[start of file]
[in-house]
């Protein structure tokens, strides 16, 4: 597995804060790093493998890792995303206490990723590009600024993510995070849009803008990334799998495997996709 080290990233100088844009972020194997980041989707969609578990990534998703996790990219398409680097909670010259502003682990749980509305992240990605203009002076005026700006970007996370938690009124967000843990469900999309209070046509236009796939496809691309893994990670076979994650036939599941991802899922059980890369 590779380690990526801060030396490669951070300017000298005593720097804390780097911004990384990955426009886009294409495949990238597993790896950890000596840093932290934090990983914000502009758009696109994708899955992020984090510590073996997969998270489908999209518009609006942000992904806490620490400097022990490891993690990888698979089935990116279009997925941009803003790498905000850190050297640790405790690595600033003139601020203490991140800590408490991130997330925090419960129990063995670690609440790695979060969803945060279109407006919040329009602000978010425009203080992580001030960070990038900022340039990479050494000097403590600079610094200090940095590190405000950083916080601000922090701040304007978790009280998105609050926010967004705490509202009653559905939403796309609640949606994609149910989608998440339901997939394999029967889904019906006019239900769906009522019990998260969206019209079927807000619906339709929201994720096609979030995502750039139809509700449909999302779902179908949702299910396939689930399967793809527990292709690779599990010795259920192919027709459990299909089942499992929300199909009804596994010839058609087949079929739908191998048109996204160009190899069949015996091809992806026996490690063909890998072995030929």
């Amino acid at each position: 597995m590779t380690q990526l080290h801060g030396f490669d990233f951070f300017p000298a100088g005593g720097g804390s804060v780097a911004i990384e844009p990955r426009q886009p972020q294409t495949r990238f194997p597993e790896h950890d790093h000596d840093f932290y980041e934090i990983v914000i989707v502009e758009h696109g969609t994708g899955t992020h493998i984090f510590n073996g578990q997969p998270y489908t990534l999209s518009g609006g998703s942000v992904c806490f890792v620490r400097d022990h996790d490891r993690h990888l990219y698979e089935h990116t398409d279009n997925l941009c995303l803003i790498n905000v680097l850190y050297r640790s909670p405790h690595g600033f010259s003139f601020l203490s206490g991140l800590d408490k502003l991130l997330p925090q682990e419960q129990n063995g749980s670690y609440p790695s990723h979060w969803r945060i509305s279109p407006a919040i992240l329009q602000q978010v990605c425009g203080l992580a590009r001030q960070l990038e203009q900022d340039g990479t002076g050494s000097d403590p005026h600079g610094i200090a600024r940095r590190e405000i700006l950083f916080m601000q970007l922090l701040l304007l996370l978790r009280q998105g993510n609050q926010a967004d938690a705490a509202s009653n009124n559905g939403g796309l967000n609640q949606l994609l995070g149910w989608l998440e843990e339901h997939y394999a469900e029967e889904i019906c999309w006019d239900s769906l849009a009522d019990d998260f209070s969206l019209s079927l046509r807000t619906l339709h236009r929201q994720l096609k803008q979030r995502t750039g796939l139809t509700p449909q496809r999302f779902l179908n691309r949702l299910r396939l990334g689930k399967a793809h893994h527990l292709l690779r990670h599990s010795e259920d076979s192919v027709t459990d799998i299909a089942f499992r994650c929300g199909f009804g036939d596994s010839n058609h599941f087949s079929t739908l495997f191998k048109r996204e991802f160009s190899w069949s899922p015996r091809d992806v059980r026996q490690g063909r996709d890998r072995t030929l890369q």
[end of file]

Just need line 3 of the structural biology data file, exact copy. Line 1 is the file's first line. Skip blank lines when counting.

């Amino acid at each position: 597995m590779t380690q990526l080290h801060g030396f490669d990233f951070f300017p000298a100088g005593g720097g804390s804060v780097a911004i990384e844009p990955r426009q886009p972020q294409t495949r990238f194997p597993e790896h950890d790093h000596d840093f932290y980041e934090i990983v914000i989707v502009e758009h696109g969609t994708g899955t992020h493998i984090f510590n073996g578990q997969p998270y489908t990534l999209s518009g609006g998703s942000v992904c806490f890792v620490r400097d022990h996790d490891r993690h990888l990219y698979e089935h990116t398409d279009n997925l941009c995303l803003i790498n905000v680097l850190y050297r640790s909670p405790h690595g600033f010259s003139f601020l203490s206490g991140l800590d408490k502003l991130l997330p925090q682990e419960q129990n063995g749980s670690y609440p790695s990723h979060w969803r945060i509305s279109p407006a919040i992240l329009q602000q978010v990605c425009g203080l992580a590009r001030q960070l990038e203009q900022d340039g990479t002076g050494s000097d403590p005026h600079g610094i200090a600024r940095r590190e405000i700006l950083f916080m601000q970007l922090l701040l304007l996370l978790r009280q998105g993510n609050q926010a967004d938690a705490a509202s009653n009124n559905g939403g796309l967000n609640q949606l994609l995070g149910w989608l998440e843990e339901h997939y394999a469900e029967e889904i019906c999309w006019d239900s769906l849009a009522d019990d998260f209070s969206l019209s079927l046509r807000t619906l339709h236009r929201q994720l096609k803008q979030r995502t750039g796939l139809t509700p449909q496809r999302f779902l179908n691309r949702l299910r396939l990334g689930k399967a793809h893994h527990l292709l690779r990670h599990s010795e259920d076979s192919v027709t459990d799998i299909a089942f499992r994650c929300g199909f009804g036939d596994s010839n058609h599941f087949s079929t739908l495997f191998k048109r996204e991802f160009s190899w069949s899922p015996r091809d992806v059980r026996q490690g063909r996709d890998r072995t030929l890369q």